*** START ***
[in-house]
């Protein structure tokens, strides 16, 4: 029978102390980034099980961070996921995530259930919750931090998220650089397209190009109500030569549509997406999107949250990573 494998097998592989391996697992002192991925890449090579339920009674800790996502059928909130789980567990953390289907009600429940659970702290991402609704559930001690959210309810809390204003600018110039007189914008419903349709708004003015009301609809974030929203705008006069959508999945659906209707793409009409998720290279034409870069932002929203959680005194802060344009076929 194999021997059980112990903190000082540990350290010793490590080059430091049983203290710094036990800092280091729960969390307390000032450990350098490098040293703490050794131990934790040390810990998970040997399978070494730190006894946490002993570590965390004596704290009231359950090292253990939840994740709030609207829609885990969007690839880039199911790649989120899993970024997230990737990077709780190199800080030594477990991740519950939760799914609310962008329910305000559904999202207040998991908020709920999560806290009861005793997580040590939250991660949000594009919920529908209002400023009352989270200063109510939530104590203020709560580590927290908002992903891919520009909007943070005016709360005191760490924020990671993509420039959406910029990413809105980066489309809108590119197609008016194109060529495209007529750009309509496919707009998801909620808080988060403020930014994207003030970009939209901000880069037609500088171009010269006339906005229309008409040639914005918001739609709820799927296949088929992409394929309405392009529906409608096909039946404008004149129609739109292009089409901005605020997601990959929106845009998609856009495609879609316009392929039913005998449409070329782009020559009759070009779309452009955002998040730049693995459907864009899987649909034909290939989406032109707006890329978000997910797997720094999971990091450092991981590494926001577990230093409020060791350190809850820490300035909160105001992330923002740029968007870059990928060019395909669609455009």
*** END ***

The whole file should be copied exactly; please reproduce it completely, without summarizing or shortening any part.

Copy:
[in-house]
């Protein structure tokens, strides 16, 4: 029978102390980034099980961070996921995530259930919750931090998220650089397209190009109500030569549509997406999107949250990573 494998097998592989391996697992002192991925890449090579339920009674800790996502059928909130789980567990953390289907009600429940659970702290991402609704559930001690959210309810809390204003600018110039007189914008419903349709708004003015009301609809974030929203705008006069959508999945659906209707793409009409998720290279034409870069932002929203959680005194802060344009076929 194999021997059980112990903190000082540990350290010793490590080059430091049983203290710094036990800092280091729960969390307390000032450990350098490098040293703490050794131990934790040390810990998970040997399978070494730190006894946490002993570590965390004596704290009231359950090292253990939840994740709030609207829609885990969007690839880039199911790649989120899993970024997230990737990077709780190199800080030594477990991740519950939760799914609310962008329910305000559904999202207040998991908020709920999560806290009861005793997580040590939250991660949000594009919920529908209002400023009352989270200063109510939530104590203020709560580590927290908002992903891919520009909007943070005016709360005191760490924020990671993509420039959406910029990413809105980066489309809108590119197609008016194109060529495209007529750009309509496919707009998801909620808080988060403020930014994207003030970009939209901000880069037609500088171009010269006339906005229309008409040639914005918001739609709820799927296949088929992409394929309405392009529906409608096909039946404008004149129609739109292009089409901005605020997601990959929106845009998609856009495609879609316009392929039913005998449409070329782009020559009759070009779309452009955002998040730049693995459907864009899987649909034909290939989406032109707006890329978000997910797997720094999971990091450092991981590494926001577990230093409020060791350190809850820490300035909160105001992330923002740029968007870059990928060019395909669609455009």